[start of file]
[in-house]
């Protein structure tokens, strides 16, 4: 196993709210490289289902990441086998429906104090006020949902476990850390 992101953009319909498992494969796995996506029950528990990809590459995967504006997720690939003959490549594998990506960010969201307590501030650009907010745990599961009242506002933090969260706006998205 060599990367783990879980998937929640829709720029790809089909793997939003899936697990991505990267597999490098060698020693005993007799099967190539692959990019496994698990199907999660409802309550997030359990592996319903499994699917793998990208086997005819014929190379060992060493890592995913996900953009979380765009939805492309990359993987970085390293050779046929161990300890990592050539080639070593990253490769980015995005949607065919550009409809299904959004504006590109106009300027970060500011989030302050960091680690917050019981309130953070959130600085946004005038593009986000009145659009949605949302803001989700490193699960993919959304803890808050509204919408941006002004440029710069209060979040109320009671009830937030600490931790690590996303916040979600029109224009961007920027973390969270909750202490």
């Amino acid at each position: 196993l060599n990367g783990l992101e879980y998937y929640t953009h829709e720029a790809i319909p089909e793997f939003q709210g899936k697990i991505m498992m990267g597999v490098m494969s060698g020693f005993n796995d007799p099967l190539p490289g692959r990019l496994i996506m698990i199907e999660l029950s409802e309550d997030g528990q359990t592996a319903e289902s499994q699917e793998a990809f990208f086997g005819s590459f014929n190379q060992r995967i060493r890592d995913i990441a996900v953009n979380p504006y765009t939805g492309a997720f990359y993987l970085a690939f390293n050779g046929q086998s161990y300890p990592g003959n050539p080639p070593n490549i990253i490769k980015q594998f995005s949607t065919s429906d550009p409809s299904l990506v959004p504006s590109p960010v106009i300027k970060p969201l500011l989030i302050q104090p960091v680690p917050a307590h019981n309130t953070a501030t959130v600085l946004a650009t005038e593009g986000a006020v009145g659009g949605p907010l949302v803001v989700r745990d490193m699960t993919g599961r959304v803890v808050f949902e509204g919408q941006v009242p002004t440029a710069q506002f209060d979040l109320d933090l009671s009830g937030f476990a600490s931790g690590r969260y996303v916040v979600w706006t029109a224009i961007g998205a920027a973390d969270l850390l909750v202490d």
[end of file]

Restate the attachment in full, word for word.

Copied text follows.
[in-house]
């Protein structure tokens, strides 16, 4: 196993709210490289289902990441086998429906104090006020949902476990850390 992101953009319909498992494969796995996506029950528990990809590459995967504006997720690939003959490549594998990506960010969201307590501030650009907010745990599961009242506002933090969260706006998205 060599990367783990879980998937929640829709720029790809089909793997939003899936697990991505990267597999490098060698020693005993007799099967190539692959990019496994698990199907999660409802309550997030359990592996319903499994699917793998990208086997005819014929190379060992060493890592995913996900953009979380765009939805492309990359993987970085390293050779046929161990300890990592050539080639070593990253490769980015995005949607065919550009409809299904959004504006590109106009300027970060500011989030302050960091680690917050019981309130953070959130600085946004005038593009986000009145659009949605949302803001989700490193699960993919959304803890808050509204919408941006002004440029710069209060979040109320009671009830937030600490931790690590996303916040979600029109224009961007920027973390969270909750202490």
């Amino acid at each position: 196993l060599n990367g783990l992101e879980y998937y929640t953009h829709e720029a790809i319909p089909e793997f939003q709210g899936k697990i991505m498992m990267g597999v490098m494969s060698g020693f005993n796995d007799p099967l190539p490289g692959r990019l496994i996506m698990i199907e999660l029950s409802e309550d997030g528990q359990t592996a319903e289902s499994q699917e793998a990809f990208f086997g005819s590459f014929n190379q060992r995967i060493r890592d995913i990441a996900v953009n979380p504006y765009t939805g492309a997720f990359y993987l970085a690939f390293n050779g046929q086998s161990y300890p990592g003959n050539p080639p070593n490549i990253i490769k980015q594998f995005s949607t065919s429906d550009p409809s299904l990506v959004p504006s590109p960010v106009i300027k970060p969201l500011l989030i302050q104090p960091v680690p917050a307590h019981n309130t953070a501030t959130v600085l946004a650009t005038e593009g986000a006020v009145g659009g949605p907010l949302v803001v989700r745990d490193m699960t993919g599961r959304v803890v808050f949902e509204g919408q941006v009242p002004t440029a710069q506002f209060d979040l109320d933090l009671s009830g937030f476990a600490s931790g690590r969260y996303v916040v979600w706006t029109a224009i961007g998205a920027a973390d969270l850390l909750v202490d």